He said: “If you want my advice, go with what’s closest to home. Faith is ethereal, the practice of faith is cultural. If you become a Zoroastrian or a follower of Cao Dai, a marvellous Vietnamese Christianity that believes Muhammad, Moses, Louis Pasteur, Shakespeare, Lenin and Victor Hugo are all saints, then you’re going to have to learn a lot of stuff . . . and get over a whole lot of other stuff before you get to the good stuff and it’ll have very little to do with your soul.
“Weren’t you baptised into the Church of Scotland? I’d stick with Protestantism. Actually, I think it rather suits you . . .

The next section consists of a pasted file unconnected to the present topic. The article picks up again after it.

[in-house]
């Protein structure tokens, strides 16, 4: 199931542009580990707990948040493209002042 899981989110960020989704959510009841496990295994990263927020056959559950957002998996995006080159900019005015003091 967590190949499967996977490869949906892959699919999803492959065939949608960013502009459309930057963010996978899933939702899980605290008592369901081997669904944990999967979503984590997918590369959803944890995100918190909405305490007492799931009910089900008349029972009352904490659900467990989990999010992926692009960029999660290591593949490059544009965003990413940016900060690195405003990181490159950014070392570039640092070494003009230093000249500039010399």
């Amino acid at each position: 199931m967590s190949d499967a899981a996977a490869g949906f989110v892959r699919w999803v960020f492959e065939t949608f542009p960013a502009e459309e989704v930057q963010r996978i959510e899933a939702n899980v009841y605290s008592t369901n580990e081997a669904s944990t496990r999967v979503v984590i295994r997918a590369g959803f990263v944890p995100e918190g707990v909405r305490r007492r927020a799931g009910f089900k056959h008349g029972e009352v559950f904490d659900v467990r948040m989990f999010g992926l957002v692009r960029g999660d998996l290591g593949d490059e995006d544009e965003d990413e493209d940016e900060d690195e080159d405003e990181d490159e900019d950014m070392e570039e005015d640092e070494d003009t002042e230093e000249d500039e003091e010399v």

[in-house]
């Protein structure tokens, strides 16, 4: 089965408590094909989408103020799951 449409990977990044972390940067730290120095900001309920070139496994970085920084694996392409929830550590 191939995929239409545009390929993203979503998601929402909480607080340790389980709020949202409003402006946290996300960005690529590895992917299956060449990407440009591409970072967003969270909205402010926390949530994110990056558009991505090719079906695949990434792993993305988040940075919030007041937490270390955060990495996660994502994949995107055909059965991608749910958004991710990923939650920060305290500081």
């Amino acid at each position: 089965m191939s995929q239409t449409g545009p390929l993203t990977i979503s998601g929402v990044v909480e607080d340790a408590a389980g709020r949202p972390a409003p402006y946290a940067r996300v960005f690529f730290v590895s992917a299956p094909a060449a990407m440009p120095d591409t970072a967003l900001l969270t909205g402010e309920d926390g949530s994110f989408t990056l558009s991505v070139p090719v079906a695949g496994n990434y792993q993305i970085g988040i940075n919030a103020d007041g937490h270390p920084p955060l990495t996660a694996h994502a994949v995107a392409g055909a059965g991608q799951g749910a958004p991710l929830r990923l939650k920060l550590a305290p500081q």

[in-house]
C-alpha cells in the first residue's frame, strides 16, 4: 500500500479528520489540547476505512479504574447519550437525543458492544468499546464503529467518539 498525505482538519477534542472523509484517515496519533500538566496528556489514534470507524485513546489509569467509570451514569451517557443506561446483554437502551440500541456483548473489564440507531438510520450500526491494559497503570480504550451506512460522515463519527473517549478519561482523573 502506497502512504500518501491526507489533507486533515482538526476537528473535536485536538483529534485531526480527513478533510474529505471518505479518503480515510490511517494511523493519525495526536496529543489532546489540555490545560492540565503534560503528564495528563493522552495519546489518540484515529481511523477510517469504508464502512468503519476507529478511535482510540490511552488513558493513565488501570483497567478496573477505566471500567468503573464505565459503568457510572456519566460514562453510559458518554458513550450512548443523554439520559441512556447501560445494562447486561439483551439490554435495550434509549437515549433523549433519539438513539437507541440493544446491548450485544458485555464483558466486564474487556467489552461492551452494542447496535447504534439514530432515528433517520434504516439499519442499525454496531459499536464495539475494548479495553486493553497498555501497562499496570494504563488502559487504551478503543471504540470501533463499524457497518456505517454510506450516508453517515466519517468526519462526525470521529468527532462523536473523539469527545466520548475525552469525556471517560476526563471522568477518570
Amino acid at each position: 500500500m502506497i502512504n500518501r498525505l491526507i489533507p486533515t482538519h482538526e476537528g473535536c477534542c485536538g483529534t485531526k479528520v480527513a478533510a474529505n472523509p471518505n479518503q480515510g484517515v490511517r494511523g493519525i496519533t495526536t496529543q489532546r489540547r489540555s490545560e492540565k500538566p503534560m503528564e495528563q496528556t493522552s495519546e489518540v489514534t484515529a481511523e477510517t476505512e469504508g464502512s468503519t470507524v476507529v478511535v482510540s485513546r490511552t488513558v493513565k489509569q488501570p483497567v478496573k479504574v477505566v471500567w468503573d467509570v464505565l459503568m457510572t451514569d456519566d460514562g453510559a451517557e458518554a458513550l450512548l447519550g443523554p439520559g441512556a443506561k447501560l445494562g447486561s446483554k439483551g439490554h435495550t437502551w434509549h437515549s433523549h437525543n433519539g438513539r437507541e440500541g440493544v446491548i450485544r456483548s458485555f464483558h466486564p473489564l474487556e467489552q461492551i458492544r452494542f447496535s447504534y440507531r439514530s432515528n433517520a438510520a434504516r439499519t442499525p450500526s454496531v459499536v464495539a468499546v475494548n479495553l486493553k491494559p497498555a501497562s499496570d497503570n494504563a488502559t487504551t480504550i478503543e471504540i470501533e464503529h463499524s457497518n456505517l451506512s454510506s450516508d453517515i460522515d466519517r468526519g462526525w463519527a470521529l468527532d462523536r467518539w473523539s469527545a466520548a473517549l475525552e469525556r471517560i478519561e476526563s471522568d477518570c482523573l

‘God has all the best cakes‘ by AA Gill in The Sunday Times, 18/12/16
Solid practical advice that Gill received from an Irish Jesuit friend, who had failed to dissuade him from taking up religion.
I’ve never understood how fully paid-up subscribers to materialist values and the spirit of evidence-based enquiry, can buy into one or other of the world’s myriad theist systems. Each with its own, manifestly man-made narrative. Each imposing its own, obviously man-made rules.
But Gill, or his Jesuit pal, gives a clue. If you’ve got that urge for communal faith, then let your culture put in the legwork and take the package closest to home – institutional inanities and all. Because the package isn’t the point.